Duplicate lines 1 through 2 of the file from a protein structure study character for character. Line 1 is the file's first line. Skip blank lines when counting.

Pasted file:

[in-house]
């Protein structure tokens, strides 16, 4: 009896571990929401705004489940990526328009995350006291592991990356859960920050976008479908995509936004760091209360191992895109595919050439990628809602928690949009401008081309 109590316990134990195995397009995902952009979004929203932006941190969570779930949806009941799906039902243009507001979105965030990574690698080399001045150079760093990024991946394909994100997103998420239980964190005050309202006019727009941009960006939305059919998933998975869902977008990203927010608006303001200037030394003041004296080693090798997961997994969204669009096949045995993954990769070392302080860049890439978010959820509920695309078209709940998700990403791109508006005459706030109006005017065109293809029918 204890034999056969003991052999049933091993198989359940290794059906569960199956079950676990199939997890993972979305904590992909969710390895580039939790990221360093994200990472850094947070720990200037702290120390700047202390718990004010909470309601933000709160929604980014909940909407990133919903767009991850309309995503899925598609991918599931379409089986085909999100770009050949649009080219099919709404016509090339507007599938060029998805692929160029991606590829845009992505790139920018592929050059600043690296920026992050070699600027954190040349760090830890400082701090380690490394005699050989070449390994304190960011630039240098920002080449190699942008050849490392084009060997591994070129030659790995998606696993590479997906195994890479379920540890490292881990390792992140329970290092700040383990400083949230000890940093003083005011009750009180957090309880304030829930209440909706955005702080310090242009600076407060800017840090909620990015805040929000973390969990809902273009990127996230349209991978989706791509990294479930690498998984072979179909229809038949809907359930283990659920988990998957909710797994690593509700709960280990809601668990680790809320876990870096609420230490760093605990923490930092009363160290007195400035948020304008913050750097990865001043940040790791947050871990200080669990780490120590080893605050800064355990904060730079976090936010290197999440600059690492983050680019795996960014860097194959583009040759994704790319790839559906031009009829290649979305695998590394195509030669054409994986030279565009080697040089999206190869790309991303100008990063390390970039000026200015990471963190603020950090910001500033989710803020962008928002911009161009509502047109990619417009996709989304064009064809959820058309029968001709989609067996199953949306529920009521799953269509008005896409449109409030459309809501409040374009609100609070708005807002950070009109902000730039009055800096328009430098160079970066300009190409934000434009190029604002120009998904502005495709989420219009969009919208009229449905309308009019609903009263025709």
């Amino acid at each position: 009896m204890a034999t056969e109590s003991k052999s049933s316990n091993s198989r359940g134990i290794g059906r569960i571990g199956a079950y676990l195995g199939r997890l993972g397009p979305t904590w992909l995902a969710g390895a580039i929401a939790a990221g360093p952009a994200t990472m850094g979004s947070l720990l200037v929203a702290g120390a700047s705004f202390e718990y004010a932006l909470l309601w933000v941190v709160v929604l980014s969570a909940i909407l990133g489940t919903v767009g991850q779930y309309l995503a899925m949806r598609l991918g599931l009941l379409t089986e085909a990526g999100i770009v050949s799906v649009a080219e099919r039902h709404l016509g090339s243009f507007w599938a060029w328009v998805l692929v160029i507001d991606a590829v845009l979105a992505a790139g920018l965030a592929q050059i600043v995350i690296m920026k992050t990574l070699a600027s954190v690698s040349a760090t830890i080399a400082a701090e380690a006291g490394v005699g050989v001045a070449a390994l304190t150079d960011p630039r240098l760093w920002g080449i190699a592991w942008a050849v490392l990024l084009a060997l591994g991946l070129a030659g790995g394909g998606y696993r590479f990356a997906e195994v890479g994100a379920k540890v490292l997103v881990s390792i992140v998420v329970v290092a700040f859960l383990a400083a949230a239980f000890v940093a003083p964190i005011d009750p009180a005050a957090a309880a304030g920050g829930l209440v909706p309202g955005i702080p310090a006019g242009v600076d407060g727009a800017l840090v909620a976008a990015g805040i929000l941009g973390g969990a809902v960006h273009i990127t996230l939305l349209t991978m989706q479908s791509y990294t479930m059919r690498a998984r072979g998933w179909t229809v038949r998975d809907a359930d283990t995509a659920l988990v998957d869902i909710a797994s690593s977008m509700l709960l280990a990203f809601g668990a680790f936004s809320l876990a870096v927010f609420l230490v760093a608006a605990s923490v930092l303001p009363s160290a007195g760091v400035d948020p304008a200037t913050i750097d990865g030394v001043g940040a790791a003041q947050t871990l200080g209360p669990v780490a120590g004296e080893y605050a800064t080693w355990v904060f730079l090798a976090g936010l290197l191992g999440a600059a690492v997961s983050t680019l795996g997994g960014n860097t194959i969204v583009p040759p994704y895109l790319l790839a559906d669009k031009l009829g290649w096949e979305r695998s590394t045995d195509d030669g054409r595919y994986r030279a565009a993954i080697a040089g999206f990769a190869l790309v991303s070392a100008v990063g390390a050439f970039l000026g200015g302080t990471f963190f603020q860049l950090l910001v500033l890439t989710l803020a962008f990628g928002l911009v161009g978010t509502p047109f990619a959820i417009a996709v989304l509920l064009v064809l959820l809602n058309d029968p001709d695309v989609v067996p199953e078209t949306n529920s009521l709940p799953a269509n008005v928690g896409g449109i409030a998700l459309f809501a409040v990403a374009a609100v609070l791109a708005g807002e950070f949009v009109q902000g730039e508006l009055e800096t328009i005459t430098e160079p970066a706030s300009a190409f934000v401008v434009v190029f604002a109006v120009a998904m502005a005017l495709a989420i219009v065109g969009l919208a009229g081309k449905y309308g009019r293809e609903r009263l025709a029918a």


[in-house]
């Protein structure tokens, strides 16, 4: 009896571990929401705004489940990526328009995350006291592991990356859960920050976008479908995509936004760091209360191992895109595919050439990628809602928690949009401008081309 109590316990134990195995397009995902952009979004929203932006941190969570779930949806009941799906039902243009507001979105965030990574690698080399001045150079760093990024991946394909994100997103998420239980964190005050309202006019727009941009960006939305059919998933998975869902977008990203927010608006303001200037030394003041004296080693090798997961997994969204669009096949045995993954990769070392302080860049890439978010959820509920695309078209709940998700990403791109508006005459706030109006005017065109293809029918 204890034999056969003991052999049933091993198989359940290794059906569960199956079950676990199939997890993972979305904590992909969710390895580039939790990221360093994200990472850094947070720990200037702290120390700047202390718990004010909470309601933000709160929604980014909940909407990133919903767009991850309309995503899925598609991918599931379409089986085909999100770009050949649009080219099919709404016509090339507007599938060029998805692929160029991606590829845009992505790139920018592929050059600043690296920026992050070699600027954190040349760090830890400082701090380690490394005699050989070449390994304190960011630039240098920002080449190699942008050849490392084009060997591994070129030659790995998606696993590479997906195994890479379920540890490292881990390792992140329970290092700040383990400083949230000890940093003083005011009750009180957090309880304030829930209440909706955005702080310090242009600076407060800017840090909620990015805040929000973390969990809902273009990127996230349209991978989706791509990294479930690498998984072979179909229809038949809907359930283990659920988990998957909710797994690593509700709960280990809601668990680790809320876990870096609420230490760093605990923490930092009363160290007195400035948020304008913050750097990865001043940040790791947050871990200080669990780490120590080893605050800064355990904060730079976090936010290197999440600059690492983050680019795996960014860097194959583009040759994704790319790839559906031009009829290649979305695998590394195509030669054409994986030279565009080697040089999206190869790309991303100008990063390390970039000026200015990471963190603020950090910001500033989710803020962008928002911009161009509502047109990619417009996709989304064009064809959820058309029968001709989609067996199953949306529920009521799953269509008005896409449109409030459309809501409040374009609100609070708005807002950070009109902000730039009055800096328009430098160079970066300009190409934000434009190029604002120009998904502005495709989420219009969009919208009229449905309308009019609903009263025709």